Iain Barclay


We all know what anxiety feels like: The heart seems to race when we are faced with something that will test us; or perhaps we feel 'butterflies' in the stomach going out on a first date.

This is normal – the body's natural response to anything that threatens to take us out of our 'comfort zone'. It assists us to stay focussed and respond appropriately to the circumstances facing us.

However if anxiety is constant and/or experienced as overwhelming; or if it is interfering with our personal and/or professional day to day life then it has become an anxiety disorder.

Try this self analysis test to determine if you may have an ANXIETY DISORDER

1. Have you experienced sudden episodes of palpitations and/or shortness of breath – even at rest?
2. Do you worry a lot?
3. Are you frequently troubled by fears you know are irrational – but which still won't go away?
4. Do you ever avoid social situations because you worry about the effect they may have on you?
5. Do you sometimes feel that danger and catastrophe are waiting for you around every corner?
6. Are you prone to having negative thoughts you just can't shake off?
7. Do you have a tendency to constantly re-live upsetting episodes from your past?
8. Do you repeatedly check that you have carried out certain tasks – EG. Locking doors or turning the oven off?

If you have answered yes to even 50% of these questions you would seem to be experiencing anxiety to a degree that needs to be addressed.

The Emotional Symptoms of an Anxiety Disorder:

  • Feelings of apprehension
  • Difficulty in sustaining concentration
  • Always anticipating the worst
  • Feeling as though your mind has gone blank at times
  • Always anticipating danger
  • Restlessness
  • Irritability

The Physical Symptoms of an ANXIETY ATTACK:

  • A 'pounding' heartbeat
  • An upset stomach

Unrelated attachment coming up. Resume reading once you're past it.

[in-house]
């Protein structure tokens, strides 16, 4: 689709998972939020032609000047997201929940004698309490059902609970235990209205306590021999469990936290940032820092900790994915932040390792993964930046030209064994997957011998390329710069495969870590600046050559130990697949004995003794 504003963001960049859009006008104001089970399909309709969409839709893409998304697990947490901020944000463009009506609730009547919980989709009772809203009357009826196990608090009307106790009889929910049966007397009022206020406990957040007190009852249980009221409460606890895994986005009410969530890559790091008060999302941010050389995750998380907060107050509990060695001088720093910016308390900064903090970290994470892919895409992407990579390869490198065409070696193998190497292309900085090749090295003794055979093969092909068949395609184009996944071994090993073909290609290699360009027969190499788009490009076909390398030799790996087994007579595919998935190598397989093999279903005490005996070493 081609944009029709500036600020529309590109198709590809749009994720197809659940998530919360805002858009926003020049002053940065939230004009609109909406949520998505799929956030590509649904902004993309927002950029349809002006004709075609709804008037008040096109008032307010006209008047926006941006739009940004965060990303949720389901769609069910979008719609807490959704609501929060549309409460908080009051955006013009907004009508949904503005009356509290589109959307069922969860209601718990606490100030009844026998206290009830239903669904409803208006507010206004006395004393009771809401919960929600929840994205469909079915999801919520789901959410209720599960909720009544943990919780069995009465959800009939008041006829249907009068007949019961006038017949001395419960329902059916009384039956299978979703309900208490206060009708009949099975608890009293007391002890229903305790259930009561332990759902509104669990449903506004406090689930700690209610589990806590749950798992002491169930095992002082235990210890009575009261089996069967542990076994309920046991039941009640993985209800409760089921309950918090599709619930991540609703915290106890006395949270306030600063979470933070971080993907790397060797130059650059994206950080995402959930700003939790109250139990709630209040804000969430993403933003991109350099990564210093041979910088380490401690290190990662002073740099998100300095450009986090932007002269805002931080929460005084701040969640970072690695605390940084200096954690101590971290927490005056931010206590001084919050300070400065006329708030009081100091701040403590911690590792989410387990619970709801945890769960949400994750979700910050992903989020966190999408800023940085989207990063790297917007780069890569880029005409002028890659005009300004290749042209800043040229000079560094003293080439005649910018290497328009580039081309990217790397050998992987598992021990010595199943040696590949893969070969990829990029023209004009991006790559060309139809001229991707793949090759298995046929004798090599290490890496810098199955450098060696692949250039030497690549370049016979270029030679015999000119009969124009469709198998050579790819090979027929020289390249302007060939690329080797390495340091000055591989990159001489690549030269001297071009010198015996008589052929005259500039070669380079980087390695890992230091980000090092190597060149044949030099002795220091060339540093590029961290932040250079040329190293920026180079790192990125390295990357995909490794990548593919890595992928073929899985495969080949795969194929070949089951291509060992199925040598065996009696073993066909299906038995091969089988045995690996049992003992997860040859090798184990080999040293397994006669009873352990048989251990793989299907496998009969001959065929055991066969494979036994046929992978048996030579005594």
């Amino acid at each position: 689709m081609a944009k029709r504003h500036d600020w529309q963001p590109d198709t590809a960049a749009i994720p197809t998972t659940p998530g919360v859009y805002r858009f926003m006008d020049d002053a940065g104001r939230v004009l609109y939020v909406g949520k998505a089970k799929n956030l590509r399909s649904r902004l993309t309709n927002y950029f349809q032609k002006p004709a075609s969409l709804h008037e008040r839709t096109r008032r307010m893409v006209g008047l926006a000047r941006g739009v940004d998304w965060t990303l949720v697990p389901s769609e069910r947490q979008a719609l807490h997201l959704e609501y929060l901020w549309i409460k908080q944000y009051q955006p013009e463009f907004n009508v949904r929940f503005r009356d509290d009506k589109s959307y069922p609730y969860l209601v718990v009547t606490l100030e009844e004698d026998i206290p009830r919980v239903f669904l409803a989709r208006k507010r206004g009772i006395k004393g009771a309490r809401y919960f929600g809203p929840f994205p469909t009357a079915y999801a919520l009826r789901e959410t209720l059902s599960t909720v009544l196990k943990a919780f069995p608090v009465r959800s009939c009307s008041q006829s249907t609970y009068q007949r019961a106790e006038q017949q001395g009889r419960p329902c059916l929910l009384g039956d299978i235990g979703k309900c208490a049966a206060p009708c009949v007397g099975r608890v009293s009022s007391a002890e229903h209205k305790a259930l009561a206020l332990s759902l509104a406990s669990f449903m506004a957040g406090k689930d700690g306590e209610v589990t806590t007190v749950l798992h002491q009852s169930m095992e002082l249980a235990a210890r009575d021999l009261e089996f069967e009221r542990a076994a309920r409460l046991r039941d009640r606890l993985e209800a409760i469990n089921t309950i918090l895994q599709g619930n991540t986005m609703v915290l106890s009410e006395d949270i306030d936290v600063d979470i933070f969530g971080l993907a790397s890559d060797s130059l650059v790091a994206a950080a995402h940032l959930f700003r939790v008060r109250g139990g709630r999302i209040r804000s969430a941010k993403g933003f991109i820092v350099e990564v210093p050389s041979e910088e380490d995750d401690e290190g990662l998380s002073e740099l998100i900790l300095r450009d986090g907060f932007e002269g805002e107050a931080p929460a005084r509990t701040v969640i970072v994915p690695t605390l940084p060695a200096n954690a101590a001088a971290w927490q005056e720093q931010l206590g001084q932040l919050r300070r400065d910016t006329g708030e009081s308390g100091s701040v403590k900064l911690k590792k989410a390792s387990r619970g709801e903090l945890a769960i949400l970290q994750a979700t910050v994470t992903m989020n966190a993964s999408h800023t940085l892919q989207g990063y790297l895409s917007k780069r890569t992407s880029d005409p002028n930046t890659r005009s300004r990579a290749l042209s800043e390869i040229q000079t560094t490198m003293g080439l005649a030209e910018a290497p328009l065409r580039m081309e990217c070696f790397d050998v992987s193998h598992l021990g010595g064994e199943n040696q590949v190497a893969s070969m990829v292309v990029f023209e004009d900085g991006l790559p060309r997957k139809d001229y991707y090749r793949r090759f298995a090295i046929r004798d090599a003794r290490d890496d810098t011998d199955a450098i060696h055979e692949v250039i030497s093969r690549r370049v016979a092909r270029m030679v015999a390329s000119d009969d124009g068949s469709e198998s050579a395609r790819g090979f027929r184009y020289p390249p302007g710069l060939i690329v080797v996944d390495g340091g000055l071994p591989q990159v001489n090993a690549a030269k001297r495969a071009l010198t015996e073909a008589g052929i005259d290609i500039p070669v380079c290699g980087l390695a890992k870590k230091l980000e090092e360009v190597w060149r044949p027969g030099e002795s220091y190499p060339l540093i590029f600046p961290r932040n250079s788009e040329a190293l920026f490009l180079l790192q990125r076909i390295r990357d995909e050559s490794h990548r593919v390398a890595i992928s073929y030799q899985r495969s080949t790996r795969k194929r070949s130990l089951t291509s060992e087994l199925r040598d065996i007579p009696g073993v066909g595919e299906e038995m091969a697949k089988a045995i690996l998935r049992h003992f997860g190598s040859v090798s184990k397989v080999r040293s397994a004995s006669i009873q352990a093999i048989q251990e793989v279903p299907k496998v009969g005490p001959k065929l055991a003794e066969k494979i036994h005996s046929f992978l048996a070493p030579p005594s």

• Urinary frequency
  • Difficulty sleeping
  • Clammy skin / sweating
  • Increased muscle tension
  • Feeling 'short of breath'
  • Lethargy / fatigue

Types of Anxiety Disorder:

Generalised Anxiety Disorder (GAD): A condition where a person worries about everything.
Social Anxiety Disorder: A debilitating fear of being viewed negatively by others and/or humiliated publically.
Panic Disorder (Panic Attacks): A condition where frequent extreme anxiety attacks occur even in the absence of a triggering event.
Obsessive Compulsive Disorder (OCD): Characterised by thought and behaviour patterns that seem impossible to ignore – they control you.
Post Traumatic Stress Disorder: Occurring in the aftermath of an emotionally traumatic event in a person's life. Symptoms include flashbacks / nightmares / hyper vigilance / social withdrawal from people and/or situations that are reminiscent of the initial sensitising event.
Phobias: A specific form of anxiety disorder where there is an exaggerated and/or unrealistic fear of a specific animal / object / activity.

Treating Anxiety Disorders:

Conventional treatment usually involves some form of behavioural therapy, possibly combined with medication. Hypnotherapy takes the view that anxiety disorders are behavioural patterns that have been established in the subconscious mind. The focus is therefore to ascertain why they were first created – resolve this as appropriate, and then eliminate or transform the dysfunctional pattern of behaviour – all utilising the direct communication with the subconscious mind facilitated by the hypnotic trance state.